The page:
Fruit

Fruit
Includes berries, citrus fruit, melons, tropical fruit, and tomatoes
Fruits are the matured ovaries of plants, containing the seeds for the next generation of plants. Many plants cunningly make their fruits sweet, the better to attract animals like us to eat them and disperse the seeds. Fruits are often delicious enough to eat out of hand, but they can also be made into tarts, compotes, shakes, juices, preserves, liqueurs, and many other things.
tatume squash
tatume squash
This Mexican variety looks like a pale zucchini, but it's a tad sweeter.
Learn more
teardrop tomato
teardrop tomato
Like cherry tomatoes, these are great in salads and on crudité platters.
Learn more
tepin dried
tepin dried
These look a bit like large dried cranberries. They're also sold fresh. They are very hot.
Learn more
Thai chili pepper - fresh
Thai chili pepper - fresh
These are extremely hot.
Learn more
Thai eggplant
Thai eggplant
These golf-ball sized eggplants are more bitter than American eggplants. They come in different colors, but they're usually green with yellow or white striations. They're often used in hot chile or curry dishes. Remove the bitter seeds before using.
Learn more
toddy palm seeds
toddy palm seeds
These are seeds from the toddy or jaggery palm. Sap from the same tree is used to make jaggery (a kind of sugar), wine, and vinegar. You have to cook them before you can eat them. People in Indian and Southeast Asia roast and split the seeds, then suck out the yellow gelatinous pulp inside. It's available frozen or canned in Indian and Southeast Asian markets. Be careful if you pick your own: the red fruit surrounding the seeds contains oxalic acid, which can burn your skin and do even more damage if eaten.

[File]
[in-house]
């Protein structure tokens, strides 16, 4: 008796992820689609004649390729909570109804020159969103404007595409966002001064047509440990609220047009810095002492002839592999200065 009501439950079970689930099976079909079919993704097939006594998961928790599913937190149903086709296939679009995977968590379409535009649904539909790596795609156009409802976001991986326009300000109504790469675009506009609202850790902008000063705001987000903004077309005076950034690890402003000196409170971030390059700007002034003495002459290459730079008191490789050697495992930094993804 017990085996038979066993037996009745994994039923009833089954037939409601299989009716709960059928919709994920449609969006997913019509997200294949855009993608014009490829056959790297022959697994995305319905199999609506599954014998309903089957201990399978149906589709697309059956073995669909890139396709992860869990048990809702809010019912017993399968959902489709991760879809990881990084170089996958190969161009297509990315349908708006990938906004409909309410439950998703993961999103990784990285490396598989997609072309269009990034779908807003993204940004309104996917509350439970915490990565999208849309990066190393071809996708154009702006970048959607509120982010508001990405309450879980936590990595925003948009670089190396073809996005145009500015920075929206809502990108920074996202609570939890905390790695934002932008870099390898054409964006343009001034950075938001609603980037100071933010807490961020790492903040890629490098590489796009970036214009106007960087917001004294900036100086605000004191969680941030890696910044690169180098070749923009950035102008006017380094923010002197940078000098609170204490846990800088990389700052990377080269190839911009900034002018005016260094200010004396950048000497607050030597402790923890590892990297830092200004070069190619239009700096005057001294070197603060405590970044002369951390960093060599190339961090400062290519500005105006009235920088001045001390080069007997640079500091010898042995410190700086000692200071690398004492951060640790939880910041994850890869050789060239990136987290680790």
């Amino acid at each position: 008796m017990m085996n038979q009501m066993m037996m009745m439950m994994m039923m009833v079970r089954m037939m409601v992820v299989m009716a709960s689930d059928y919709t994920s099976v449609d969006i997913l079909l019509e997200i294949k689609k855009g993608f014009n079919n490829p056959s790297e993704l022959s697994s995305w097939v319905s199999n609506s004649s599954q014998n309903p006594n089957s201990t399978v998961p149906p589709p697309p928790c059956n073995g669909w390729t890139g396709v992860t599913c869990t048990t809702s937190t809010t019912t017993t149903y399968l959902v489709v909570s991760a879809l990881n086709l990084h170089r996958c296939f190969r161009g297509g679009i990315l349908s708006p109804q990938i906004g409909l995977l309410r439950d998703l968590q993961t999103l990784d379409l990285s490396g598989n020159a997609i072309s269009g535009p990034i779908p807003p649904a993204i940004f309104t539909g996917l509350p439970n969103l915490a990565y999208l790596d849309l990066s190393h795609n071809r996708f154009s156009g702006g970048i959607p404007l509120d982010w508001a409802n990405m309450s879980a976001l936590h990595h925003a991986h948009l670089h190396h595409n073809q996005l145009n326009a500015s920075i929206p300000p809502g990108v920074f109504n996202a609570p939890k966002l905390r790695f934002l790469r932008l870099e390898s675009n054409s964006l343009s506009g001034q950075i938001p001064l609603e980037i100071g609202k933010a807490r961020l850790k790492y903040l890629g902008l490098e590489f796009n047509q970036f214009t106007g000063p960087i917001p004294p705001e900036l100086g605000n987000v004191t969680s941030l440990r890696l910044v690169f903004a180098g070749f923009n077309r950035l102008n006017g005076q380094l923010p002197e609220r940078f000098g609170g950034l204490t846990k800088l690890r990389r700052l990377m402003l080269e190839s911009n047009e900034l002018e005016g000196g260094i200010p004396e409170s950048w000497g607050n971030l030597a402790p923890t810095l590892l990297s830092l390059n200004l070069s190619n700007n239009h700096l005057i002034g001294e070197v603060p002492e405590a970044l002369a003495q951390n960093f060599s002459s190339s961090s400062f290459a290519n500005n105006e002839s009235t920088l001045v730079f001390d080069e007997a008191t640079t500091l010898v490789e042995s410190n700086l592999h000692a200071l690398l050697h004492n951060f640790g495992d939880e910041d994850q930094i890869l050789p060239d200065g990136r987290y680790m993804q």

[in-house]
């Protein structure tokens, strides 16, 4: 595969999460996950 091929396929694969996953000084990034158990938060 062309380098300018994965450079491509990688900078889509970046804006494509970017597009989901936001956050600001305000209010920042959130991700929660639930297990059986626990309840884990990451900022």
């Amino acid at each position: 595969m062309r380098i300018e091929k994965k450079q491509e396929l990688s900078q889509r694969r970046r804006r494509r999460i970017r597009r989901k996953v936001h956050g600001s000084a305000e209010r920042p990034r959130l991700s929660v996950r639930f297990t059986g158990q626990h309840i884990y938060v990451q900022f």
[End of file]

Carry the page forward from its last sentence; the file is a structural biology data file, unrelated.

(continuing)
Learn more
tomato juice
tomato juice
To make your own: See the Tomato Juice Recipe posted on Recipesource.com.
Learn more
turban squash
turban squash
This squash has a gorgeous rind, but ho-hum flavor. It makes a good centerpiece, or you can hollow it out and use it as a spectacular soup tureen.
Learn more
Turkish green pepper
Turkish green pepper
These are long, green, and hot chili peppers. Turks like to grill them and serve them with meat. Don't confuse this fresh pepper with the spice called Turkish pepper.
Learn more
ugli fruit
ugli fruit
This grapefruit-mandarin cross looks like a grapefruit in an ill-fitting suit. It's sweet and juicy, though, and simple to eat since the peel comes off easily and the fruit pulls apart into tidy segments that are virtually seedless. Americans pronounce the name "ugly," but in Jamaica, where it's grown, it's pronounced "HOO-glee." Some marketers have tried calling it "Uniq fruit®," but the name hasn't caught on much. Ugli fruit are available from December through April. Most specimens are much uglier than the one pictured here, but don't let that deter you. Select fruits that are heavy for their size, and that give a little when you press them.
Learn more
V-8 Juice
V-8 Juice
To make your own: See the Mitch's V-6 Vegetable Juice Cocktail Recipe posted on Fabulousfoods.com.
Learn more
vine tomato
vine tomato
For best flavor, tomatoes should stay on the vine until they're fully ripened. This is a tall order for growers, who prefer to pick tomatoes while they're still green and sturdy, and then gas them with ethylene until they turn red. Vine tomatoes, on the other hand, are picked after they begin to "break" or turn red, which allows them to develop fuller flavor. Expect to pay more for the special handling required to bring these to market.
Learn more
watermelon
watermelon